Salted Chocolate and a Wedding
It was my lovely cousin’s wedding last weekend and as she was getting married to a Welshman, the wedding took place in Wales. Now this was not your average wedding but a rather grand affair lasting three days; due to work commitments, there was no time for a honeymoon. This gave the bride and groom a chance to spend time with their family and friends and likewise gave me an opportunity to have a proper catch up with my family. Day one was a spa day for some, with others such as myself, meeting the bride to be in the evening for a glass of champagne. I wanted to make her something as a pre-wedding soother – chocolate seemed the appropriate choice. I wasn’t sure what her preferences for chocolate were, but guessed she might be a milk chocolate sort of girl. I decided to make a bar of salted milk chocolate and also some plain milk chocolate spoons in case she didn’t like the salted option. Luckily, this turned out to be a favourite of hers. I also used a Good Luck label mould that I bought from Sew White just before Christmas along with the chocolate spoon moulds. So, it was time to put some of the tips I’d learnt from the chocolate course to good use and try my hand at chocolate tempering once again.
|Milk Chocolate Spoons|
This is how I made:
Salted Chocolate and Chocolate Spoons
- Melted 150g milk chocolate (G&B 38%) in a bowl over a pan of hot water.
- Removed from the heat and added a further 50g of chocolate, stirring until all of the chocolate had melted and the temperature had cooled to 29C.
- Carefully spooned into six spoon moulds and one label mould.
- Added a pinch of fleur de sel to the remaining chocolate, stirred then poured into my Golden Ticket mould, sent over from the chocolate queen herself Celia of Fig Jam and Lime Cordial.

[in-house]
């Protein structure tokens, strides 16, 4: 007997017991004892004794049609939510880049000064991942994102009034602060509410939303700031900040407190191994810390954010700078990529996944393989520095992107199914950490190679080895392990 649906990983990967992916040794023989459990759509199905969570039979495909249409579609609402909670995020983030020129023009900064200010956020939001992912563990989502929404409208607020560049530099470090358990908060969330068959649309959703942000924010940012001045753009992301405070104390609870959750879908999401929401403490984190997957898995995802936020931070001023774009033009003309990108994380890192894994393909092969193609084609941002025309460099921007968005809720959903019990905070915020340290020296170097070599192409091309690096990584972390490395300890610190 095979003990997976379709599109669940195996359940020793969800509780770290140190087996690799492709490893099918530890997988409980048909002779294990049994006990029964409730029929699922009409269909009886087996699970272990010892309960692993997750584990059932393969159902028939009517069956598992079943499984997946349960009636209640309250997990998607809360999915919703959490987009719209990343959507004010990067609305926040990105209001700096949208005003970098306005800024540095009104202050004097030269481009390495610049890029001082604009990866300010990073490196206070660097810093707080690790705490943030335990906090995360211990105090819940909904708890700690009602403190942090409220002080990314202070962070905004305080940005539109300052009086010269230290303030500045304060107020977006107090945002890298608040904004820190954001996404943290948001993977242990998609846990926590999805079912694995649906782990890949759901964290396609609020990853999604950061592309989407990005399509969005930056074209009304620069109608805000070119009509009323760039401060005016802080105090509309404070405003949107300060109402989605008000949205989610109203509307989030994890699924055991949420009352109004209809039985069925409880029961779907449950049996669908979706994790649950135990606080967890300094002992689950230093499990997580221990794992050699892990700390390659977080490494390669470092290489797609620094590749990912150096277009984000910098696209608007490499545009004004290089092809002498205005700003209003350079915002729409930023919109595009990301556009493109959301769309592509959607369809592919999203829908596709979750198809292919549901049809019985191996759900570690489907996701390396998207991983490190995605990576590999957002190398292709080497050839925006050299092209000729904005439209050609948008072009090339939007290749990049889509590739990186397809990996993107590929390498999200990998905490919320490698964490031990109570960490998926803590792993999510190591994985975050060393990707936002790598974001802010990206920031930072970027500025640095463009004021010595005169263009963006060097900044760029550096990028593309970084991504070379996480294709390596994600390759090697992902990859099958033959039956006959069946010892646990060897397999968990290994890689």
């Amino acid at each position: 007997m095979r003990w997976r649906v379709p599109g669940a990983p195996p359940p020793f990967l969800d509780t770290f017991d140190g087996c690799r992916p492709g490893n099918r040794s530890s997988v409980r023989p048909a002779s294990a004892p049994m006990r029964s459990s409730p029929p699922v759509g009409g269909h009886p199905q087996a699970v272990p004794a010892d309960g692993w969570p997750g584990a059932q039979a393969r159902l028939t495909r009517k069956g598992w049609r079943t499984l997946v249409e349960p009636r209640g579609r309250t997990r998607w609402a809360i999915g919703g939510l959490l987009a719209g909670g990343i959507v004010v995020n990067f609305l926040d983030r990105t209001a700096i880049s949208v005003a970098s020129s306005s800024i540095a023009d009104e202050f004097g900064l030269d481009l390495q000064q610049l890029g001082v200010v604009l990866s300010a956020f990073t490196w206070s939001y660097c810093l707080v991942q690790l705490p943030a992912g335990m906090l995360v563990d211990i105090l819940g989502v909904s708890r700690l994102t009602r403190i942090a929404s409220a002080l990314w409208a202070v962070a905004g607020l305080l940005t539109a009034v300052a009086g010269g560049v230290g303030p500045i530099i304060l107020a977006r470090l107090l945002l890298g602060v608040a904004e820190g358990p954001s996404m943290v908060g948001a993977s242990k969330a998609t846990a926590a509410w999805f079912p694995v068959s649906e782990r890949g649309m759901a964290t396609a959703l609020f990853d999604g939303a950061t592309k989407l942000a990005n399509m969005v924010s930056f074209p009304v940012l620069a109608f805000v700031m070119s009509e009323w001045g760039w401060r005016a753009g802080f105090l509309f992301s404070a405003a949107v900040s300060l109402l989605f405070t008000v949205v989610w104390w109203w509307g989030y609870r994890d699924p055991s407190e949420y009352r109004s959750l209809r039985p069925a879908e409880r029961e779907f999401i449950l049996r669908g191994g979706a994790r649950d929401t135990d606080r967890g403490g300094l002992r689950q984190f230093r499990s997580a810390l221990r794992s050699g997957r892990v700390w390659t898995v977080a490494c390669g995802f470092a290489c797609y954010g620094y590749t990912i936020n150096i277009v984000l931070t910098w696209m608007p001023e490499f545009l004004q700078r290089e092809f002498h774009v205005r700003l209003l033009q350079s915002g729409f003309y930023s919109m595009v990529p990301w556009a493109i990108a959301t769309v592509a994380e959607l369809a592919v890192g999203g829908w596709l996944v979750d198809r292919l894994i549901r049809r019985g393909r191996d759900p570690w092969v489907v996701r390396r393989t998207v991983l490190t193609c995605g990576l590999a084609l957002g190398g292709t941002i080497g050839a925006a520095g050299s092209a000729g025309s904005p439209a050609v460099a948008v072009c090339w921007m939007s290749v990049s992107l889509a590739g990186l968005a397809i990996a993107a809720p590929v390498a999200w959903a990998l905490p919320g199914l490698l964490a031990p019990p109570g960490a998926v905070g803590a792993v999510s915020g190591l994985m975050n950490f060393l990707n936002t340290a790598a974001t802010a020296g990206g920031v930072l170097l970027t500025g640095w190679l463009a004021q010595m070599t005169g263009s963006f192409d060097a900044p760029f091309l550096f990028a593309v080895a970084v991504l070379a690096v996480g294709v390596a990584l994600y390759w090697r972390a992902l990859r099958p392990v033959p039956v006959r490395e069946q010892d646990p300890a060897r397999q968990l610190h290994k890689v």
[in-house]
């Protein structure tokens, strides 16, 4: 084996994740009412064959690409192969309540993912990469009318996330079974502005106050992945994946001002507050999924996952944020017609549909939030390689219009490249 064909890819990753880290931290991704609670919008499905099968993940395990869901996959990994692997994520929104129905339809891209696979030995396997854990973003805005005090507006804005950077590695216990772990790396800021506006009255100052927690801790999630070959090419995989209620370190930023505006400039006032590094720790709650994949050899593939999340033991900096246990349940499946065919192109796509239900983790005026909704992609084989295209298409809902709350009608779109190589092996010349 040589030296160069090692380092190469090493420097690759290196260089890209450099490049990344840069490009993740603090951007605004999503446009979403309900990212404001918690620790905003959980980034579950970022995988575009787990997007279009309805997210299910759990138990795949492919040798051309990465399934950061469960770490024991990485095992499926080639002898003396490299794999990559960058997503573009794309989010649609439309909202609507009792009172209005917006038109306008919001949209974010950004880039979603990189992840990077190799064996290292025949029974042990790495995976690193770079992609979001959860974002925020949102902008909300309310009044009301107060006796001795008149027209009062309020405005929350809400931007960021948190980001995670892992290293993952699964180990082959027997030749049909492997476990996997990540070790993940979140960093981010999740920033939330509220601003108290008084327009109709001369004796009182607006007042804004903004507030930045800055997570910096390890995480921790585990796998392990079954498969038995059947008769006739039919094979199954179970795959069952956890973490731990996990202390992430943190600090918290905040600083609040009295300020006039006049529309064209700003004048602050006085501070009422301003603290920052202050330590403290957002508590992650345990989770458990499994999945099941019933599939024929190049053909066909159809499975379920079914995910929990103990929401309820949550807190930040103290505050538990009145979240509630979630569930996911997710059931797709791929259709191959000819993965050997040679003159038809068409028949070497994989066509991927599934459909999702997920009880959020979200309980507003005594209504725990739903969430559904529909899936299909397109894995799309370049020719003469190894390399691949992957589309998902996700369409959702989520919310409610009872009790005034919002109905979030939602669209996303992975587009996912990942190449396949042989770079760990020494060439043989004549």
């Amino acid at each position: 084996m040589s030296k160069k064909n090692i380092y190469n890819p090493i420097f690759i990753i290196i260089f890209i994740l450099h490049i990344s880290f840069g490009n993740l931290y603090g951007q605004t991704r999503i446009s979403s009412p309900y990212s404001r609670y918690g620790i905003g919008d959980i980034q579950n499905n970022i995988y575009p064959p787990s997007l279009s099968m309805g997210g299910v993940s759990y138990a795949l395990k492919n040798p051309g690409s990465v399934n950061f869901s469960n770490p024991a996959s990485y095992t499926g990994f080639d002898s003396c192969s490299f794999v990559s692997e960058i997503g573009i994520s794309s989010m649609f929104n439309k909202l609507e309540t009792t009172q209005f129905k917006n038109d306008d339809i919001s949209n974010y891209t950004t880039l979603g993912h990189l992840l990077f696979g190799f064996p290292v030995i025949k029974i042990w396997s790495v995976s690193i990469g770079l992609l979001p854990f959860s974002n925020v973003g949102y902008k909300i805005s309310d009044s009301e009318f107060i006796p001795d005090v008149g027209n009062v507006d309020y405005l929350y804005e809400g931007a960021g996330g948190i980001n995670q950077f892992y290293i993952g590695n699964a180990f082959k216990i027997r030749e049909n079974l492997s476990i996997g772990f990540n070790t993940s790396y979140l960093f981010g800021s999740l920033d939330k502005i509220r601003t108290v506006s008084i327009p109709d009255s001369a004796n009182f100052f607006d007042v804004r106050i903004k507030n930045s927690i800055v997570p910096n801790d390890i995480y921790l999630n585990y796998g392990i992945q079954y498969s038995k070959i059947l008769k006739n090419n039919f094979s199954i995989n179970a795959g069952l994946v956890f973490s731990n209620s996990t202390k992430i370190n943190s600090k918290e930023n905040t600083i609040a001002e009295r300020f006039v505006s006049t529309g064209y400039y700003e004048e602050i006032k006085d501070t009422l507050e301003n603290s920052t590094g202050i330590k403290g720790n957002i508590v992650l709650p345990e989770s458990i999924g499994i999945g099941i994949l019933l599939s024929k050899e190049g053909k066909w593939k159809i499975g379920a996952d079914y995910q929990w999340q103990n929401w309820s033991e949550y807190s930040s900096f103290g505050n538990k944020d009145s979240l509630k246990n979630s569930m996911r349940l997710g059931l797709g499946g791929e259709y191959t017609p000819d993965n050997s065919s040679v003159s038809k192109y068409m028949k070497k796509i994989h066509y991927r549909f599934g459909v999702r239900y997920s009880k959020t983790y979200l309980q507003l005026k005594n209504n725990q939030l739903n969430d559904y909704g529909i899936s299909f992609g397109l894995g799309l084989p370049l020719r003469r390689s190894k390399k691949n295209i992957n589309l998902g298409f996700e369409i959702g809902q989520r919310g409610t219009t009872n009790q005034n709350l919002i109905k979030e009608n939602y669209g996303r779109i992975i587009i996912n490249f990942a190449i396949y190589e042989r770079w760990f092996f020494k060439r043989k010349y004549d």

- Left to set then turned the chocolates out of the moulds, managing to break one of the spoons as I did so.
|Congratulatory salted milk chocolate bar|
The next day, the Golden Ticket looked beautiful, the spoons had bloomed and did not look beautiful at all. I suspect that my digital thermometer has not been calibrated correctly (mainly because I couldn’t figure out how to do it) and is showing a lower temperature than the actual one. I’m assuming that as the salted chocolate had been left longer and was stirred a second time, it had in fact cooled to the correct temperature, whilst the first batch was still too hot.
The Wedding Day itself dawned bright and fair, but there was still a decided nip in the air. Caerphilly Castle proved to be a rather impressive setting for the wedding. It was built in the 13th Century by an English baron at the time of Henry III in a successful bid to keep the Welsh at bay. Surrounded by a moat and lakes, this is the second biggest mediaeval castle in Britain, Windsor being the first. It is particularly famous now for its leaning tower, damaged during the Civil War, which, whilst not quite as tall as the leaning tower of Pisa, inclines at a steeper angle. We had plenty of opportunities to explore the castle thoroughly.
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